The home page. Ugly but functional A course index. The Lorem Ipsum is just there as a placeholder

The pages are fetching the data from a backend server that I am also developing during this GSoC. This server acts a compatibility layer between the current backend and this new frontend. I will write a blog post in the future about this service because it is based on an interesting architectural pattern: backend-for-frontend.

Ui Library

Together with the browsing functionalities I started developing a simple UI library to use with the new WebApp.

Ui Library

The UI Elements are customizable and will be used in the rest of the project.

For example take a look at this confirm dialog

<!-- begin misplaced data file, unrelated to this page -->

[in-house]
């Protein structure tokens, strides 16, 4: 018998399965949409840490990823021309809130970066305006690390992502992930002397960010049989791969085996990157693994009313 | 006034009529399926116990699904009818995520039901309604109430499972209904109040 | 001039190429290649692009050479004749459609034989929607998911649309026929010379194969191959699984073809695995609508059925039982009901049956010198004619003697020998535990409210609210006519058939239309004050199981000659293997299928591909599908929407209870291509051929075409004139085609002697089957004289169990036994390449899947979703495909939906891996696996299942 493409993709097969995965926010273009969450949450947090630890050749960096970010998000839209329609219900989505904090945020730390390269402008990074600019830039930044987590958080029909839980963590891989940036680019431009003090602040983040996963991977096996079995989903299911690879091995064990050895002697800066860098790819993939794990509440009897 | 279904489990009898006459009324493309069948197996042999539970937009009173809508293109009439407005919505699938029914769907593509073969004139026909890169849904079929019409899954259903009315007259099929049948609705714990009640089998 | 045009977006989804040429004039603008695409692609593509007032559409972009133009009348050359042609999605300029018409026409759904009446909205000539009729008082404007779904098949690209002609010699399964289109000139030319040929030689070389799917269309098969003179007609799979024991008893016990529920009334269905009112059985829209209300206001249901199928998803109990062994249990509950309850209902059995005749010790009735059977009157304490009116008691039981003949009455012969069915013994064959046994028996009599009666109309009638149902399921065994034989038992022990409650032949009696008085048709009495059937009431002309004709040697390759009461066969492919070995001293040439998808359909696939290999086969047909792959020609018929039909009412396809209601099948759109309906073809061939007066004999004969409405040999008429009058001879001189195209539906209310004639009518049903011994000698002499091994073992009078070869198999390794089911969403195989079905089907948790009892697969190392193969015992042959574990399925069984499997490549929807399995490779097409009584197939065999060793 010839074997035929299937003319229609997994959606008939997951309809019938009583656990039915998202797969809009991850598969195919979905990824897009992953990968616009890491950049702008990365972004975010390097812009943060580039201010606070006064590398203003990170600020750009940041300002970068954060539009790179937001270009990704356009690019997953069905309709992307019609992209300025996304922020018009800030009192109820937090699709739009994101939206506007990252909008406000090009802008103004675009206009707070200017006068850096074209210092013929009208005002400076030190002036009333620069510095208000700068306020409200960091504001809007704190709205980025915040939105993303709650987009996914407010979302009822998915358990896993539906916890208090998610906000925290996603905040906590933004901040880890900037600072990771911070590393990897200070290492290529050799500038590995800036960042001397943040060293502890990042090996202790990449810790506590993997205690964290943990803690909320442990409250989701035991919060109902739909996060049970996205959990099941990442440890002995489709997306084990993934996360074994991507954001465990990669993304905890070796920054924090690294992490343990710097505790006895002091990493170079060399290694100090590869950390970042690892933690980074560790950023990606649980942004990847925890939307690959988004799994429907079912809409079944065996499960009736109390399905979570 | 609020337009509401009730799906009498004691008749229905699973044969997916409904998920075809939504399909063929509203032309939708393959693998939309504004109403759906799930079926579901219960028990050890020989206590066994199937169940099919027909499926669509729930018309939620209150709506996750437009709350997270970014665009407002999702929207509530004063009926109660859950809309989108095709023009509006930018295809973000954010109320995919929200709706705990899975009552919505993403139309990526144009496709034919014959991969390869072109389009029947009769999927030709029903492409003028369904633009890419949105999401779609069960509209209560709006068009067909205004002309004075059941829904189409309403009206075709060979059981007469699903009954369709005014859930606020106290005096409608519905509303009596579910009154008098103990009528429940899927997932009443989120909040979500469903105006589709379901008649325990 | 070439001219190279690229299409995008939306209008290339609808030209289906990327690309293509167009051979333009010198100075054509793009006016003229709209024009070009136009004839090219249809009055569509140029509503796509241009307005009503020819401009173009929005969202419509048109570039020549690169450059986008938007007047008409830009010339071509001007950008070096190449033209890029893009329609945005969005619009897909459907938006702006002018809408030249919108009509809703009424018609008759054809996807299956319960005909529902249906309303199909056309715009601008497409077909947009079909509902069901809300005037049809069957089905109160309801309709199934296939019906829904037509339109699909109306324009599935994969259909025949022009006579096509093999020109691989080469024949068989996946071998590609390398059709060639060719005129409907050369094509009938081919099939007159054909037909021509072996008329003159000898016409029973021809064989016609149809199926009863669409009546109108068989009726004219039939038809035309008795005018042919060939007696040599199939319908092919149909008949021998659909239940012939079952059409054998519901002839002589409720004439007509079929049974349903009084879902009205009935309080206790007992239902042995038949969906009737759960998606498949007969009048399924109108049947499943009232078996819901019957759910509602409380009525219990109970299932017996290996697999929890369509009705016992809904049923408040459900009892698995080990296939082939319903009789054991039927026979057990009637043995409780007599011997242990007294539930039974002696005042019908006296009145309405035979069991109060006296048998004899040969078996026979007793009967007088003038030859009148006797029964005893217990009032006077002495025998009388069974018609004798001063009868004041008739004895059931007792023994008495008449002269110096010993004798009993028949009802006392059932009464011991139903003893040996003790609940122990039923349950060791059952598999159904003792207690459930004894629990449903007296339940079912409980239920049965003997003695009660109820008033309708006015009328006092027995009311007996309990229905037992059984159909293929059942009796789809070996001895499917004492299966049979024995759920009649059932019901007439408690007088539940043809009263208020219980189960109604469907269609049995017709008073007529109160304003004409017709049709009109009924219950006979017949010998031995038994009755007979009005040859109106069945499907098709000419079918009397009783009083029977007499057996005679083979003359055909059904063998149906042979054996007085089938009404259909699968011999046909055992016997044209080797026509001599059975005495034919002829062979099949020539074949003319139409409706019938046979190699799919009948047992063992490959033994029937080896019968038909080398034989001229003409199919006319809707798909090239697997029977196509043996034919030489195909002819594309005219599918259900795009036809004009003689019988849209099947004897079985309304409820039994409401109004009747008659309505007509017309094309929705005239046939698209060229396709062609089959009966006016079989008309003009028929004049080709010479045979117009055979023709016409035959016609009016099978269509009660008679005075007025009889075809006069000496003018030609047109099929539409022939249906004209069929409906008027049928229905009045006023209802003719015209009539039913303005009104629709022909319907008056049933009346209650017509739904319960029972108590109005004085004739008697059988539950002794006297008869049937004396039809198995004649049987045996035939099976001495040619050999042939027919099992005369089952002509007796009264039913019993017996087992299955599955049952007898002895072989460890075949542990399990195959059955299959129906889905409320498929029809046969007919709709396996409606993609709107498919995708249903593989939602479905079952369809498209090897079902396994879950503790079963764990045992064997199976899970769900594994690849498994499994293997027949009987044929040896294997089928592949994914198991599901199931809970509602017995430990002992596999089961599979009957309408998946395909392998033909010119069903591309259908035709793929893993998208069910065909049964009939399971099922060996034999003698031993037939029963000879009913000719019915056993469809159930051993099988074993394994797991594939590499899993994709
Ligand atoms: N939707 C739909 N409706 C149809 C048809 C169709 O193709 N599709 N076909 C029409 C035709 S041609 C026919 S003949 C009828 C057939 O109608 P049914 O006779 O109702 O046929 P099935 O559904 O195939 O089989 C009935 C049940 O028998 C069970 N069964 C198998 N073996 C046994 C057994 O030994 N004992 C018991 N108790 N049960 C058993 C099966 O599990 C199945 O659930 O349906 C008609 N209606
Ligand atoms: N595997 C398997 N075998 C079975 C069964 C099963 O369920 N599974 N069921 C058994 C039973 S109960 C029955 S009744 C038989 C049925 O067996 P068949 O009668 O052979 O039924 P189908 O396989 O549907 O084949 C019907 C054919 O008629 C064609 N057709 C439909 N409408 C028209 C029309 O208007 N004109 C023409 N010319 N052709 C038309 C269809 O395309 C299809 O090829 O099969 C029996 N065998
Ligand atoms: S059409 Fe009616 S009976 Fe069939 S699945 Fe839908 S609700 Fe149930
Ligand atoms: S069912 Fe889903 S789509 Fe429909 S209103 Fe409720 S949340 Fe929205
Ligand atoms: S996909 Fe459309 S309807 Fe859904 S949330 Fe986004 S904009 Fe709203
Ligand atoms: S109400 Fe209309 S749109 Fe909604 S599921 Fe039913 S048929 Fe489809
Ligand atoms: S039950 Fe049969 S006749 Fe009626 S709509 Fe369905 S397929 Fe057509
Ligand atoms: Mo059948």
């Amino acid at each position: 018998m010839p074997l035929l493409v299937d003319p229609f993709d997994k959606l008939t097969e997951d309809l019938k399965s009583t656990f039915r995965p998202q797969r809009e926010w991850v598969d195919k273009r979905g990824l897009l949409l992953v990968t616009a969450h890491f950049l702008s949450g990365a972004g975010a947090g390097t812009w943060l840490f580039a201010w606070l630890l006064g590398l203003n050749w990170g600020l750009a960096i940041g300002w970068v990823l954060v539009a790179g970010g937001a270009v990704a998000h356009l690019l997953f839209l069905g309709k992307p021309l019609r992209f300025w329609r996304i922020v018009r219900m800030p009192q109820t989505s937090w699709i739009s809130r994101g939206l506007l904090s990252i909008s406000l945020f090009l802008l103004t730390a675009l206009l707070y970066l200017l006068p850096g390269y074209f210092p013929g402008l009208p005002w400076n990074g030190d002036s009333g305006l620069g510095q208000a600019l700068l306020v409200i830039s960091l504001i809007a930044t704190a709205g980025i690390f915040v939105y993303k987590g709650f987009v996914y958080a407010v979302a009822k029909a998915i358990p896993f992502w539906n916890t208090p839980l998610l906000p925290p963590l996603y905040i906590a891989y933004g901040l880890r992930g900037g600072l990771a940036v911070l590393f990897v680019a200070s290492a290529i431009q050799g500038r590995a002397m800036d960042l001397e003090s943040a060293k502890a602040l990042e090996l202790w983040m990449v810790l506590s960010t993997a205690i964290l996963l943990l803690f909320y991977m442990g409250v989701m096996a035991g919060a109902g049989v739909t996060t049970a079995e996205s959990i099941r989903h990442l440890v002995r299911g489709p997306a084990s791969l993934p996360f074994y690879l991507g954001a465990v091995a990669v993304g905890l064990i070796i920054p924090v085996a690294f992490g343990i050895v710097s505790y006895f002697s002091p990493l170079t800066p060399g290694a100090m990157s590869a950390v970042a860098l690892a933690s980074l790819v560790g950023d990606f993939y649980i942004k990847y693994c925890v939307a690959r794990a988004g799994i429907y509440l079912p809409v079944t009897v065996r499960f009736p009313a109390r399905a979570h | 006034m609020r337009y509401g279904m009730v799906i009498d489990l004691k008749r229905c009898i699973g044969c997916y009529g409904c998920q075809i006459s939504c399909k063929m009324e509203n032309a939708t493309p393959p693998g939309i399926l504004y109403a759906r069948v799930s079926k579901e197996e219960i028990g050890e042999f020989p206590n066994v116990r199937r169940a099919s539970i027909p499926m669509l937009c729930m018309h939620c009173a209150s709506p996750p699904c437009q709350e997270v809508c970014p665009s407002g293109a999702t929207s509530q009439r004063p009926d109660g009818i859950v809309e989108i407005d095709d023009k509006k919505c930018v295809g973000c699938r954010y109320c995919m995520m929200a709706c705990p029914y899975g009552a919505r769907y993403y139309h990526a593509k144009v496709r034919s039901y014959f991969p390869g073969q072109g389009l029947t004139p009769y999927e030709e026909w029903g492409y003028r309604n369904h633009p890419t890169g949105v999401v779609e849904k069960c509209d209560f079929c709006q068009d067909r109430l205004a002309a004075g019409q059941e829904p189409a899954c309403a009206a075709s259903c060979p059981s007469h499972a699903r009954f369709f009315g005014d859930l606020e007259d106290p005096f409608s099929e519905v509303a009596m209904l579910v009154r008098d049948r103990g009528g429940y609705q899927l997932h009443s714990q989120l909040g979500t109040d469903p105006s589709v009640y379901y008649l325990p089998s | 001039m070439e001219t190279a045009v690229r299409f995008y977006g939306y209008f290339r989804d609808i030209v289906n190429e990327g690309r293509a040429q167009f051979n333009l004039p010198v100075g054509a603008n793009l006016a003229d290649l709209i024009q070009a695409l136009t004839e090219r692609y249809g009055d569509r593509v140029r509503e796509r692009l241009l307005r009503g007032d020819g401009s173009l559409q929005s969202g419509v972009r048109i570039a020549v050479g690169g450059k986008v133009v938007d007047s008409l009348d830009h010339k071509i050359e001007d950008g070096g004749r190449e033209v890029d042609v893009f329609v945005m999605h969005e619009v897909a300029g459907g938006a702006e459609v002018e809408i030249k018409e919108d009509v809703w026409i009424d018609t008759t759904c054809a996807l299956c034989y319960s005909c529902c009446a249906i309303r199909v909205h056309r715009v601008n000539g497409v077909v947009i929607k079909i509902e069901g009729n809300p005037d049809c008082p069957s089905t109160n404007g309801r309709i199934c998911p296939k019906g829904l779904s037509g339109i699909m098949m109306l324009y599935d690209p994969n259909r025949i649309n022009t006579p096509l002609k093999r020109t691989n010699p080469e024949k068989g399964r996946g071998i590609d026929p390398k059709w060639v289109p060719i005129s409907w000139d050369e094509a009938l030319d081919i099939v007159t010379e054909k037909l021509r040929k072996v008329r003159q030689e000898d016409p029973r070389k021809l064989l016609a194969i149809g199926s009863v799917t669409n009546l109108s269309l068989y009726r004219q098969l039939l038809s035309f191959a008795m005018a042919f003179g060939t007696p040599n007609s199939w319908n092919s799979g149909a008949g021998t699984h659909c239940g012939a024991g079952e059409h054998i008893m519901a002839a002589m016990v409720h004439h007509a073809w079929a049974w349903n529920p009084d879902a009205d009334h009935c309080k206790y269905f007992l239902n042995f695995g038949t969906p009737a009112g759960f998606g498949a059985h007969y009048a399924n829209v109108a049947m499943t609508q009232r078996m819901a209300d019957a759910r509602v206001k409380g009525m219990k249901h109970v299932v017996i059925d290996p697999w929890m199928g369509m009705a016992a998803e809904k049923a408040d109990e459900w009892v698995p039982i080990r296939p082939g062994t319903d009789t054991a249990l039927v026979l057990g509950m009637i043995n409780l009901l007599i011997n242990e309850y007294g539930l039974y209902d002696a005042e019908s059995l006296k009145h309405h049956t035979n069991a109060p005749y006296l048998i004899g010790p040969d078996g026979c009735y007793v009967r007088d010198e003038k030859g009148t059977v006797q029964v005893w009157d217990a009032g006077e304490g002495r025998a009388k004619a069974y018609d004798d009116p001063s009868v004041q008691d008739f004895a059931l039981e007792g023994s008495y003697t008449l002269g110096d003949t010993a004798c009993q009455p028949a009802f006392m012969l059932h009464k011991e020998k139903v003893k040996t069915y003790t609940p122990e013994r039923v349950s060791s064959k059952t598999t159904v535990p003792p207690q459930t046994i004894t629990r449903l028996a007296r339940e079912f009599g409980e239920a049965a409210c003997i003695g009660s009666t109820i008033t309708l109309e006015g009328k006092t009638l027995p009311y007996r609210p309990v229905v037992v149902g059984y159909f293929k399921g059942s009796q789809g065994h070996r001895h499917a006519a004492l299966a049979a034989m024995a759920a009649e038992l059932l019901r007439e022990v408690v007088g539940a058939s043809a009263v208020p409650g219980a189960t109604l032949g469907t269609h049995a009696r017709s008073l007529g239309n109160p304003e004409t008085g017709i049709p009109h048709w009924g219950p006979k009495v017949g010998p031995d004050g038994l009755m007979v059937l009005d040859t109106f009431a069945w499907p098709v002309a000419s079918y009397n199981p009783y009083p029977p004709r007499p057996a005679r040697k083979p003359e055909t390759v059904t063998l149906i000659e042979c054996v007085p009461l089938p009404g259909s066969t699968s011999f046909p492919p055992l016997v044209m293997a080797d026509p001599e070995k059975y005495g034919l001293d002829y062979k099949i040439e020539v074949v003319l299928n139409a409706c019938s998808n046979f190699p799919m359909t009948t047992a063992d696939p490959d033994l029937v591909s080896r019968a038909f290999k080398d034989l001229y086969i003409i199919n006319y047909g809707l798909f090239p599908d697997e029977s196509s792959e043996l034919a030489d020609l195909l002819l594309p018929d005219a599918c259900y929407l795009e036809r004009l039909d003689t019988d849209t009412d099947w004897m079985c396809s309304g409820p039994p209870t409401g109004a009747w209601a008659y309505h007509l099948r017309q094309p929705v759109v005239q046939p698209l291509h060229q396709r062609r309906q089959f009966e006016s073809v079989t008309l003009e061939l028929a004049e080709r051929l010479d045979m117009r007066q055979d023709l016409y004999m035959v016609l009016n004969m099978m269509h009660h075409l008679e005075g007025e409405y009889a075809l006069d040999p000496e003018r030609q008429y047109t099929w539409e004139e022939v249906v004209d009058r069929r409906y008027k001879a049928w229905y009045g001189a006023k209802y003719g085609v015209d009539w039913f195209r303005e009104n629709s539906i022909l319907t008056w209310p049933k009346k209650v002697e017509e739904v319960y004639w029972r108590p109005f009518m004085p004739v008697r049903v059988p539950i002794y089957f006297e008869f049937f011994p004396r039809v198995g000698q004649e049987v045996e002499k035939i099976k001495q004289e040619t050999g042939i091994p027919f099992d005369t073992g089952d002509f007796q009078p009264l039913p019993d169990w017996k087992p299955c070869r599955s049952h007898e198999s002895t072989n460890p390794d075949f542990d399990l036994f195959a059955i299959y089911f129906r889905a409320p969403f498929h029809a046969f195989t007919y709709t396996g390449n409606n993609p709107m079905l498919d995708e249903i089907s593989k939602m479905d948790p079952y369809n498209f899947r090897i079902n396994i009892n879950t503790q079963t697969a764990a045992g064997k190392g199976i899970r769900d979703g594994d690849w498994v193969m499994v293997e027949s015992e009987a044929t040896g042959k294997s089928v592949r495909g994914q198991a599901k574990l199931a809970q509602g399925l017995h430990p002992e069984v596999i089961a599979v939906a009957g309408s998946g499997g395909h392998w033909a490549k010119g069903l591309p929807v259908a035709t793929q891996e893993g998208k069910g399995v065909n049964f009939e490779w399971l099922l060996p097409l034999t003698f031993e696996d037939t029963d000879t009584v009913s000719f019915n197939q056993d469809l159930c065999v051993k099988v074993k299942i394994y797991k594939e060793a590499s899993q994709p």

Ui Library

or at this Edit Page button

Ui Library

Building an UI Library is a very long process, that’s why another WikiToLearn developer (Demetrio Carrara) is helping me in the development of this UI Library, he designed and built input boxes and added a few styles to the buttons.

This way I can concetrate in the development of the main functionalities.

Async operations

Another interesting feature I worked on, is the support for polling operations. Right now on the website when downloading a PDF for a course you have to stare at a loading bar for a few seconds (sometimes even a minute or two), this is not ideal. That’s why with this new Web App we are going to execute these long operations in the background, without having the user look at a loading bar.

Take a look at this video. I am clicking a button to start a long operations (which as of right now does nothing) and while the operation is in progress (you can see it in the lower right part of the screen) I am still able to browse the website.